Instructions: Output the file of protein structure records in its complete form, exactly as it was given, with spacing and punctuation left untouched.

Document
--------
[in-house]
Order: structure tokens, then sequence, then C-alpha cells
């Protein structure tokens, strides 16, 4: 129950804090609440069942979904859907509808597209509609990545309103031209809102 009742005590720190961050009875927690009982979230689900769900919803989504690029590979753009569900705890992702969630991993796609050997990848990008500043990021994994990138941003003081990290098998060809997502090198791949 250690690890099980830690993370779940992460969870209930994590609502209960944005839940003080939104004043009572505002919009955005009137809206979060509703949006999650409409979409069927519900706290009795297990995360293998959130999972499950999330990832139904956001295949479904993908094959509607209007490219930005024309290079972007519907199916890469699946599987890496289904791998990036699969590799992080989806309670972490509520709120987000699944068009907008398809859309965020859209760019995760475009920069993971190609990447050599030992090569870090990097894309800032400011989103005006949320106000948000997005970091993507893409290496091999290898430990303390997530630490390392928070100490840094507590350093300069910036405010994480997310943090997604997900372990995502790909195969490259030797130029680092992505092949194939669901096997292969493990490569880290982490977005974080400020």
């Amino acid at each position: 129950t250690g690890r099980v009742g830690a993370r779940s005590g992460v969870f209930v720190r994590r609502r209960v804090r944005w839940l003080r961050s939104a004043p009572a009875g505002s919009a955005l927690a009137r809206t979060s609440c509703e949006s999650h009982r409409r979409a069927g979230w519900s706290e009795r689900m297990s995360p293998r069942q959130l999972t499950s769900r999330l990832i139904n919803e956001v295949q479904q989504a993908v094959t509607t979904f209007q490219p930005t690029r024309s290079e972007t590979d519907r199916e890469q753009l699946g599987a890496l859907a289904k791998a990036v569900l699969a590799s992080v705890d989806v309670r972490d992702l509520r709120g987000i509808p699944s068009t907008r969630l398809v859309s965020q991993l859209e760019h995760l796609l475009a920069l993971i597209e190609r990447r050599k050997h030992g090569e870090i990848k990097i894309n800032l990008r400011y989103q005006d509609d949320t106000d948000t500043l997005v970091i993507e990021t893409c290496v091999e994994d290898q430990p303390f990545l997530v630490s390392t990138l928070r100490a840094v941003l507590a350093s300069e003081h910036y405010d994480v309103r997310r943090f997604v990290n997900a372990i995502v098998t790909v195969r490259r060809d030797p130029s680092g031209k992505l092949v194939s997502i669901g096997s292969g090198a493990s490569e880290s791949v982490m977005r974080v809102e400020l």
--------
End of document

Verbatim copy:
[in-house]
Order: structure tokens, then sequence, then C-alpha cells
């Protein structure tokens, strides 16, 4: 129950804090609440069942979904859907509808597209509609990545309103031209809102 009742005590720190961050009875927690009982979230689900769900919803989504690029590979753009569900705890992702969630991993796609050997990848990008500043990021994994990138941003003081990290098998060809997502090198791949 250690690890099980830690993370779940992460969870209930994590609502209960944005839940003080939104004043009572505002919009955005009137809206979060509703949006999650409409979409069927519900706290009795297990995360293998959130999972499950999330990832139904956001295949479904993908094959509607209007490219930005024309290079972007519907199916890469699946599987890496289904791998990036699969590799992080989806309670972490509520709120987000699944068009907008398809859309965020859209760019995760475009920069993971190609990447050599030992090569870090990097894309800032400011989103005006949320106000948000997005970091993507893409290496091999290898430990303390997530630490390392928070100490840094507590350093300069910036405010994480997310943090997604997900372990995502790909195969490259030797130029680092992505092949194939669901096997292969493990490569880290982490977005974080400020």
């Amino acid at each position: 129950t250690g690890r099980v009742g830690a993370r779940s005590g992460v969870f209930v720190r994590r609502r209960v804090r944005w839940l003080r961050s939104a004043p009572a009875g505002s919009a955005l927690a009137r809206t979060s609440c509703e949006s999650h009982r409409r979409a069927g979230w519900s706290e009795r689900m297990s995360p293998r069942q959130l999972t499950s769900r999330l990832i139904n919803e956001v295949q479904q989504a993908v094959t509607t979904f209007q490219p930005t690029r024309s290079e972007t590979d519907r199916e890469q753009l699946g599987a890496l859907a289904k791998a990036v569900l699969a590799s992080v705890d989806v309670r972490d992702l509520r709120g987000i509808p699944s068009t907008r969630l398809v859309s965020q991993l859209e760019h995760l796609l475009a920069l993971i597209e190609r990447r050599k050997h030992g090569e870090i990848k990097i894309n800032l990008r400011y989103q005006d509609d949320t106000d948000t500043l997005v970091i993507e990021t893409c290496v091999e994994d290898q430990p303390f990545l997530v630490s390392t990138l928070r100490a840094v941003l507590a350093s300069e003081h910036y405010d994480v309103r997310r943090f997604v990290n997900a372990i995502v098998t790909v195969r490259r060809d030797p130029s680092g031209k992505l092949v194939s997502i669901g096997s292969g090198a493990s490569e880290s791949v982490m977005r974080v809102e400020l």